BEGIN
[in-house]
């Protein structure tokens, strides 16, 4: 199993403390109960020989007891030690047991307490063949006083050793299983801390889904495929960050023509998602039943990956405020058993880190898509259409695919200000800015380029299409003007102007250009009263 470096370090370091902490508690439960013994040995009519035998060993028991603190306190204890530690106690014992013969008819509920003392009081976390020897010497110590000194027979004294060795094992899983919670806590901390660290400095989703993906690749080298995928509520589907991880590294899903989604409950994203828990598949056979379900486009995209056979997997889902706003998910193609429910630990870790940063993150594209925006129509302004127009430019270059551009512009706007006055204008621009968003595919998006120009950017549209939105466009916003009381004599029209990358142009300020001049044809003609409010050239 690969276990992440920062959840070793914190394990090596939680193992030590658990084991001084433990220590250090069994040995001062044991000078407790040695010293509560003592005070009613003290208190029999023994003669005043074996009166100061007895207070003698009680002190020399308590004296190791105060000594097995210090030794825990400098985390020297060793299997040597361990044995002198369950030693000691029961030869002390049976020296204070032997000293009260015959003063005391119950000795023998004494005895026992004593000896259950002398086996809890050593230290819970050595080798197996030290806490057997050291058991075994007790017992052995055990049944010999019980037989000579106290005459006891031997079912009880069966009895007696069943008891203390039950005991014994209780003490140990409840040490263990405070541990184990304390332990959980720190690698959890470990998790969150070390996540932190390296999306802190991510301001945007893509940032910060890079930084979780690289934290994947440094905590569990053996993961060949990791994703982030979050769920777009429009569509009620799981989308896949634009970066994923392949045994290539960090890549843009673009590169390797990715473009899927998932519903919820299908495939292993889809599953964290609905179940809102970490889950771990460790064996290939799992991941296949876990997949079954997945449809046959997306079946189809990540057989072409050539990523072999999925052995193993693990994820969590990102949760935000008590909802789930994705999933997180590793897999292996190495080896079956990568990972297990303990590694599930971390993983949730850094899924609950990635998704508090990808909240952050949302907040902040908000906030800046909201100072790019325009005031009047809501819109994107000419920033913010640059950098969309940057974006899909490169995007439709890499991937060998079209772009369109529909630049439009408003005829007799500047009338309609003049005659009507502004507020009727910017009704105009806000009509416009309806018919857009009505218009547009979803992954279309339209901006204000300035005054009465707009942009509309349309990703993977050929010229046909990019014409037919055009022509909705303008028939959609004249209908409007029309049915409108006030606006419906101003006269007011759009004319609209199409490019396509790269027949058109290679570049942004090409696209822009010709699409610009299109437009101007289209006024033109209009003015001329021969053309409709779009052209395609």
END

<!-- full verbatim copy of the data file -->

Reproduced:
[in-house]
């Protein structure tokens, strides 16, 4: 199993403390109960020989007891030690047991307490063949006083050793299983801390889904495929960050023509998602039943990956405020058993880190898509259409695919200000800015380029299409003007102007250009009263 470096370090370091902490508690439960013994040995009519035998060993028991603190306190204890530690106690014992013969008819509920003392009081976390020897010497110590000194027979004294060795094992899983919670806590901390660290400095989703993906690749080298995928509520589907991880590294899903989604409950994203828990598949056979379900486009995209056979997997889902706003998910193609429910630990870790940063993150594209925006129509302004127009430019270059551009512009706007006055204008621009968003595919998006120009950017549209939105466009916003009381004599029209990358142009300020001049044809003609409010050239 690969276990992440920062959840070793914190394990090596939680193992030590658990084991001084433990220590250090069994040995001062044991000078407790040695010293509560003592005070009613003290208190029999023994003669005043074996009166100061007895207070003698009680002190020399308590004296190791105060000594097995210090030794825990400098985390020297060793299997040597361990044995002198369950030693000691029961030869002390049976020296204070032997000293009260015959003063005391119950000795023998004494005895026992004593000896259950002398086996809890050593230290819970050595080798197996030290806490057997050291058991075994007790017992052995055990049944010999019980037989000579106290005459006891031997079912009880069966009895007696069943008891203390039950005991014994209780003490140990409840040490263990405070541990184990304390332990959980720190690698959890470990998790969150070390996540932190390296999306802190991510301001945007893509940032910060890079930084979780690289934290994947440094905590569990053996993961060949990791994703982030979050769920777009429009569509009620799981989308896949634009970066994923392949045994290539960090890549843009673009590169390797990715473009899927998932519903919820299908495939292993889809599953964290609905179940809102970490889950771990460790064996290939799992991941296949876990997949079954997945449809046959997306079946189809990540057989072409050539990523072999999925052995193993693990994820969590990102949760935000008590909802789930994705999933997180590793897999292996190495080896079956990568990972297990303990590694599930971390993983949730850094899924609950990635998704508090990808909240952050949302907040902040908000906030800046909201100072790019325009005031009047809501819109994107000419920033913010640059950098969309940057974006899909490169995007439709890499991937060998079209772009369109529909630049439009408003005829007799500047009338309609003049005659009507502004507020009727910017009704105009806000009509416009309806018919857009009505218009547009979803992954279309339209901006204000300035005054009465707009942009509309349309990703993977050929010229046909990019014409037919055009022509909705303008028939959609004249209908409007029309049915409108006030606006419906101003006269007011759009004319609209199409490019396509790269027949058109290679570049942004090409696209822009010709699409610009299109437009101007289209006024033109209009003015001329021969053309409709779009052209395609």